MS Risk Blog

Amnesty International Reports France Using State of Emergency Against Peaceful Protests

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Amnesty International has reported that officials in France have used the state of emergency, which was imposed after the Paris attack of November 2015, in a bid to curb peaceful demonstrations. The rights group has indicated that hundreds of decrees wee issued under the emergency laws, banning public assemblies or individuals from protests.

According to a report compiled by Amnesty, between November 2015 and 5 May 2017, there were 155 decrees issued under the emergency powers prohibiting public assemblies. It goes on to state that there were also 639 measures aimed at preventing individuals from taking part in public assemblies, the majority of them related to protests against proposed labour law reforms. In a statement, Amnesty’s research Marco Perolini disclosed that “emergency laws intended to protect the French people from the threat of terrorism are instead being used to restrict their rights to protest peacefully,” adding “under the cover of the state of emergency, rights to protest have been stripped away with hundreds of activists, environmentalists, and labour rights campaigners unjustifiably banned from participating in protests.” Amnesty also reported that security forces used “unnecessary or excessive force” against peaceful protesters “who did not appear to threaten public order.”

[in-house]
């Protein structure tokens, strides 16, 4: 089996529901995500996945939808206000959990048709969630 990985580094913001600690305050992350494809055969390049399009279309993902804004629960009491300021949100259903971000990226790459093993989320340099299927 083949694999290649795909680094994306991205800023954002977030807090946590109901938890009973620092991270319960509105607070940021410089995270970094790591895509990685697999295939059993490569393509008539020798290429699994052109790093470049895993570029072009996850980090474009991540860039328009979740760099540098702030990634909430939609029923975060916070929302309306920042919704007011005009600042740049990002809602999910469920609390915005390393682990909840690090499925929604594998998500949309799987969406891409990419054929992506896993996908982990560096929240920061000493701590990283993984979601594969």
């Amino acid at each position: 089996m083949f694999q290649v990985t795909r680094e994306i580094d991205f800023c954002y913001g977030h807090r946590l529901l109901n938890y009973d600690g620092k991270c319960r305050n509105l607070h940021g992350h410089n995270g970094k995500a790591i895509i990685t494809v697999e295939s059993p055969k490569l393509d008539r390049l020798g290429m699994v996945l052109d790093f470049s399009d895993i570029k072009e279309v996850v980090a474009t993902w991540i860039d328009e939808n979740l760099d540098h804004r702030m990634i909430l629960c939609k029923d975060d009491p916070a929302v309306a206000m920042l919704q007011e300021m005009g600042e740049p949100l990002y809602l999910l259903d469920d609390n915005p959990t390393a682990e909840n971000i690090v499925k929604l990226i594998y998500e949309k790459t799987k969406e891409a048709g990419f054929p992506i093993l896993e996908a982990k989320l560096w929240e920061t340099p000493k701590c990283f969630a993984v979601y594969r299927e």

The state of emergency allows searches without a warrant and people to be placed under house arrest. It is set to expire on 15 July, however President Emmanuel Macron has already disclosed that he will ask parliament to extend it for the sixth time until November. The measure was introduced in the wake of the attacks on 13 November 2015, when militants from the so-called Islamic State (IS) group killed 130 people in gun and bomb attacks around the capital.